Cigarette Butt Campaign

Results on the effectiveness of Glendale’s anti-cigarette litter marketing campaign were deemed inconclusive.

After a seven-month study, results on the effectiveness of educational marketing to combat Glendale’s cigarette litter have been deemed inconclusive.

The study was ignited in May of last year in response to a city council request to study how educational marketing campaigns would affect cigarette litter. 

Anti-cigarette litter signs in popular smoking locations throughout several parks, promoting the movement at events throughout the community, stuffing water bill envelopes with informational flyers about the hindrance of cigarette litter in public spaces, webpage updates and giveaways were all part of the city’s incentive for citizens to do their part in keeping the parks clean. 

Over the seven-month period of the study, the number of cigarette butts decreased from over 1,200 at several of the city’s parks to 875; however, two measures taken between each end of the study had shown an increase of total cigarette litter, which peaked at nearly 2,000 butts.

Hopeful for more stable and positive results, Interim Civic Center Administrator Stephanie Miller said the inconsistency in the numbers may have crippled the study, but did not hinder the city’s continued efforts to get the word out about throwing away trash at the parks.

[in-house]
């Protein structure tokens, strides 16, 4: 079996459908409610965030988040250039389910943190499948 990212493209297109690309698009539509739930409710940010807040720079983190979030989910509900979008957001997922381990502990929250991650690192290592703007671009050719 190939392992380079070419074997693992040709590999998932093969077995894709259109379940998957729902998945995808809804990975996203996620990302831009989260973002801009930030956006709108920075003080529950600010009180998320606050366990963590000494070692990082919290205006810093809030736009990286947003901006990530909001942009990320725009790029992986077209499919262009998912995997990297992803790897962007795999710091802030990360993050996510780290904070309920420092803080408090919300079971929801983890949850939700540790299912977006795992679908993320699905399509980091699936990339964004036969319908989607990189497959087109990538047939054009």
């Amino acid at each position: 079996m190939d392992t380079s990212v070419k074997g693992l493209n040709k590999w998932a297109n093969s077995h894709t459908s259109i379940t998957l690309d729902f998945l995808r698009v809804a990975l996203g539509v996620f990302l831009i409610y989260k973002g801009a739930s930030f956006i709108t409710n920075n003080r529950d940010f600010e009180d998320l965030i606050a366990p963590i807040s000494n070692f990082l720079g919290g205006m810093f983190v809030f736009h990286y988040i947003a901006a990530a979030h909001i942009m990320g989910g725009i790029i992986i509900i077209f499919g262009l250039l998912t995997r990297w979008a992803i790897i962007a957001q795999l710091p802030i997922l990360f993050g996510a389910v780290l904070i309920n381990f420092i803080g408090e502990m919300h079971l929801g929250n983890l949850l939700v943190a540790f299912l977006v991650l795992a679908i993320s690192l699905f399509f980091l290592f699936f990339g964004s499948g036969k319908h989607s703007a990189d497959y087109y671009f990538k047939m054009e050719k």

“Parks are a wonderful place for families and individuals and the community to come out and recreate and enjoy the amenities that we have. While it might be just one cigarette butt in a specific location, litter definitely adds up and we want to make sure that we provide the best park experience for our citizens so we need help from park users to help try and keep the parks clean,” Miller said.

Miller added that the city has decided to continue its efforts in decreasing cigarette-generated trash by keeping the signage in place and continuing to spread the word about the impact litter has on the community.

The city has also decided to shift its focus on all types of trash in the parks, Miller said.

“Unless we are directed to, we will not be doing counts like this again in the foreseeable future. Looking forward, our efforts will be more focused on keeping our parks clean in general,” Miller said.

Miller added that although there are no city-run events for the public to get involved in anti-cigarette or litter campaigns, they are always welcome to clean up the parks on their own and take a deeper look into the educational outreach the city will continue.